PPSA - blessed relief for the hire industry is coming
Australia’s hire industry has, for several years now, been seeking relief from the draconian effects of the Personal Property Securities Act 2009 (Cth) (PPSA).
Those efforts finally look set to bear more fruit with the introduction today into Federal Parliament of a Bill to cut down significantly the scope of the ‘PPS lease’. That is the statutory definition that currently deems certain leases (including hires) and bailments to be PPSA ‘security interests’.
The ‘PPS lease’ concept has trapped and damaged numerous hire and leasing businesses who have either been unaware of it, or have not managed to grapple with the complex PPSA registration regime they need to master to protect their ownership. It is likely that the PPSA has cost owners many hundreds of millions of dollars in lost title to leased or hired assets. There are two decided cases about PPS leases (involving the Forge and Onesteel insolvencies) which show losses to owners exceeding $80 million. See our website for more details. Those reported cases are undoubtedly the tip of the unreported PPSA iceberg.
Under the Bill introduced today, the PPSA would be amended so that leases and bailments only fall into the ‘PPS lease’ definition when:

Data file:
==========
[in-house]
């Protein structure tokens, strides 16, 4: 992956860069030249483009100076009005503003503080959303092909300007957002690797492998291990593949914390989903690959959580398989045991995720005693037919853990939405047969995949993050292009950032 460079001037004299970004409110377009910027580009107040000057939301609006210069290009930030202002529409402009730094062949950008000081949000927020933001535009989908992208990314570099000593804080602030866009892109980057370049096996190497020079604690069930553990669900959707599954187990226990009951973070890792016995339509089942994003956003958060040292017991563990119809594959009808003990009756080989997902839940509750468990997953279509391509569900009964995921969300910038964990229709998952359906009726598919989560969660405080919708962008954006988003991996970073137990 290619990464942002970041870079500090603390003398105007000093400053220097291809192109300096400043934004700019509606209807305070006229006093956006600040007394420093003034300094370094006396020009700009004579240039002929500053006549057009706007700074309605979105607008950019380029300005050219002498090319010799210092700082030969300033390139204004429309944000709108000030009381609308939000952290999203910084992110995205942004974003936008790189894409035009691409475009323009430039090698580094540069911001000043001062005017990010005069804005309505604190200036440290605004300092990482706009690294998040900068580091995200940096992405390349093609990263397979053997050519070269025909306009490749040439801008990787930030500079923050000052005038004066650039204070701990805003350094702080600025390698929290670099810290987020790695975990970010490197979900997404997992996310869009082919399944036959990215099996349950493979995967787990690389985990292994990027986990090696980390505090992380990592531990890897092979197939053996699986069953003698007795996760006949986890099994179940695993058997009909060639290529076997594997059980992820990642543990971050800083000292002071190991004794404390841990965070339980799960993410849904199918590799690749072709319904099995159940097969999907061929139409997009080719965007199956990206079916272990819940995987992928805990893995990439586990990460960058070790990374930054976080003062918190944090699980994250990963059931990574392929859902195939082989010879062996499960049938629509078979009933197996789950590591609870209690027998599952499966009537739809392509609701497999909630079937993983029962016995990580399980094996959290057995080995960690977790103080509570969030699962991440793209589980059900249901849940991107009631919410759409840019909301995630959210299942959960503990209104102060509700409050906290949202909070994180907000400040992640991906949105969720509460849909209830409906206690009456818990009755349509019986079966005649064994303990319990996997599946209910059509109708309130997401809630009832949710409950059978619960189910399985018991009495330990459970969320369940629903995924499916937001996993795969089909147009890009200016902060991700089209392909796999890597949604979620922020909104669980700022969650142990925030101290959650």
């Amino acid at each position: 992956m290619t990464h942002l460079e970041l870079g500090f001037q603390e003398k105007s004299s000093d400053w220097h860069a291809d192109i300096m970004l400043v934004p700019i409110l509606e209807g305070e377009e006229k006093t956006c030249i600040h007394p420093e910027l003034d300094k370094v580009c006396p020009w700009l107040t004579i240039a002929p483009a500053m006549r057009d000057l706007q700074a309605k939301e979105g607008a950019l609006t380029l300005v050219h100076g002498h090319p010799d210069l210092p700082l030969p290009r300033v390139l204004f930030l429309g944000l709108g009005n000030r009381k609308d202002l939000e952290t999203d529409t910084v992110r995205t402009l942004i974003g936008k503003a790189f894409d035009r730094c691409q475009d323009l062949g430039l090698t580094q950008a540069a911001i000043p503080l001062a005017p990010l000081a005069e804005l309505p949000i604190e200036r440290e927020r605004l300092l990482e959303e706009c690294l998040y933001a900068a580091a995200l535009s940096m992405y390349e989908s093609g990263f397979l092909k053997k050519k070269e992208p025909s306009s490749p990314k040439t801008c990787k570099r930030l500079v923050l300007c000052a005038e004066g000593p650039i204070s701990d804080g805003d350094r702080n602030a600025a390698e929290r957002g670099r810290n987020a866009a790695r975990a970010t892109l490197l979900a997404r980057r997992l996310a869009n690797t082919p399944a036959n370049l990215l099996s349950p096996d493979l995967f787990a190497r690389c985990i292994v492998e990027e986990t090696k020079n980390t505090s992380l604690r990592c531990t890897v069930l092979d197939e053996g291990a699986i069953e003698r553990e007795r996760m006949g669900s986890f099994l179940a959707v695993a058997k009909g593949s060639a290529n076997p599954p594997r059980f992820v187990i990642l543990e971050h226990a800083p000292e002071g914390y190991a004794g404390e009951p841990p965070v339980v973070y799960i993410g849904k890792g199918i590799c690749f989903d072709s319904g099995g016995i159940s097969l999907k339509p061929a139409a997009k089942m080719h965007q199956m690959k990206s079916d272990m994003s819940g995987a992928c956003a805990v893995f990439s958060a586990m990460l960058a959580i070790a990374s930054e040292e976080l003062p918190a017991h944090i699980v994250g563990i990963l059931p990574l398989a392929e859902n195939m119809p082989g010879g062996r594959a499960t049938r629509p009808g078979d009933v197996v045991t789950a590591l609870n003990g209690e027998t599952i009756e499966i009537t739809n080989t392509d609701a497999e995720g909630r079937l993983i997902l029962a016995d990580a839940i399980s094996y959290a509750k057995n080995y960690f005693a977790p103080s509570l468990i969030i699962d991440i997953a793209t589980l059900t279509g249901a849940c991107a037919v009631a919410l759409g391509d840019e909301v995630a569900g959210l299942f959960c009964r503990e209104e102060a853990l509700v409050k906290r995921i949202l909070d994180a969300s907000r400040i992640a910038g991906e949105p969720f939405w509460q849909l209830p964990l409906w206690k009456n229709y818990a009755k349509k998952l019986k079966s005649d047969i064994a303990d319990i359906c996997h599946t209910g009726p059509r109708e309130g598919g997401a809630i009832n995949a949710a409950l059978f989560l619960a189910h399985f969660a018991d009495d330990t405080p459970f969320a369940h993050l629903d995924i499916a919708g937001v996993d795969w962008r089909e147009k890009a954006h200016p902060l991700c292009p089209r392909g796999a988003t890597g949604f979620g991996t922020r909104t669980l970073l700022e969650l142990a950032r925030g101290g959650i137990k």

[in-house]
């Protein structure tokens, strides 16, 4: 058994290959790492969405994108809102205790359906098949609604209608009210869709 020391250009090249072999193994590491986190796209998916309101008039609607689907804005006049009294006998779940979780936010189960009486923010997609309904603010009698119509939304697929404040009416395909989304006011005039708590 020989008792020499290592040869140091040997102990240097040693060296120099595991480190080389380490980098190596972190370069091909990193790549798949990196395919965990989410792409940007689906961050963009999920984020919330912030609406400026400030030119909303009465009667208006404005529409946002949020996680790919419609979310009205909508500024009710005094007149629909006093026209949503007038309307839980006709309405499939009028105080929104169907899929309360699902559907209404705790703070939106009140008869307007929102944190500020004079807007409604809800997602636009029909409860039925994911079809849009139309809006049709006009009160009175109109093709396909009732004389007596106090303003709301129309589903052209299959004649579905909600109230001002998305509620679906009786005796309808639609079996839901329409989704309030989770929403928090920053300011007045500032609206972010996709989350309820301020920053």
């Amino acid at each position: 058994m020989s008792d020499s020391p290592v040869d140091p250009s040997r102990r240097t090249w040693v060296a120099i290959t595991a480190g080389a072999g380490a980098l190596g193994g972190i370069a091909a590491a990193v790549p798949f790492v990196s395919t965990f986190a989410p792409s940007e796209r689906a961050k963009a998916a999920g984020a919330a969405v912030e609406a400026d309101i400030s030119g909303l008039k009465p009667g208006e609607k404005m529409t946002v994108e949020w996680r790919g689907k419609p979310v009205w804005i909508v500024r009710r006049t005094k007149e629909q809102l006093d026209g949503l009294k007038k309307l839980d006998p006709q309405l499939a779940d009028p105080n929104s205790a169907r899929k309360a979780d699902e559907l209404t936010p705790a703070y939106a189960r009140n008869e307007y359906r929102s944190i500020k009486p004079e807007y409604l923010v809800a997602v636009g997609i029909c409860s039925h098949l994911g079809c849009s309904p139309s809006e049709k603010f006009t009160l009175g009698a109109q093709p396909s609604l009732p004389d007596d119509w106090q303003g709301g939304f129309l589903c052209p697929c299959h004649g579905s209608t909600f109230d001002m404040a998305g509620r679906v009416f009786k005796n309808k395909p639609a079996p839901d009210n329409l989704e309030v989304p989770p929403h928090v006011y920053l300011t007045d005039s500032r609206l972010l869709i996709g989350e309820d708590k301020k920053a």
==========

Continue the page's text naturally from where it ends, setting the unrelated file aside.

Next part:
the agreed term of the lease and any options actually exceeds two years; or
the lease actually extends for more than two years.
The two year threshold replaces the current one year term.
Critically, the proposed amendments will also remove leases ‘for an indefinite term’ from the PPS lease definition. A lease for an unspecified term (so common in the hire industry) will now not be caught unless and until it actually lasts more than two years.
We understand the proposed amendments are not contentious and are likely to become law. They will significantly reduce the regulatory impact which the PPSA is having on typical short term hire and rental business, the majority of which is written by small to medium enterprises.
The amendments don’t take the hire industry entirely out of the woods. The PPSA will still catch any lease which is in substance functioning as a security – such as a rent-to-buy or deferred purchase agreement and it will still apply to finance leases written by the finance industry. And some hire agreements have been known to exceed two years. Those would still be caught.
The amendments are not retrospective and would only apply to a lease or bailment of goods entered into after the commencement of the new definition.
The amendments are contained in the Personal Property Securities Amendment (PPS Leases) Bill 2017 which can be found here.
Bartier Perry is pleased to have worked since 2011 with the hire industry as PPSA adviser to its peak bodies, the Hire & Rental Industry Association and Elevating Work Platform Association. If you have any questions, contact our PPSA team.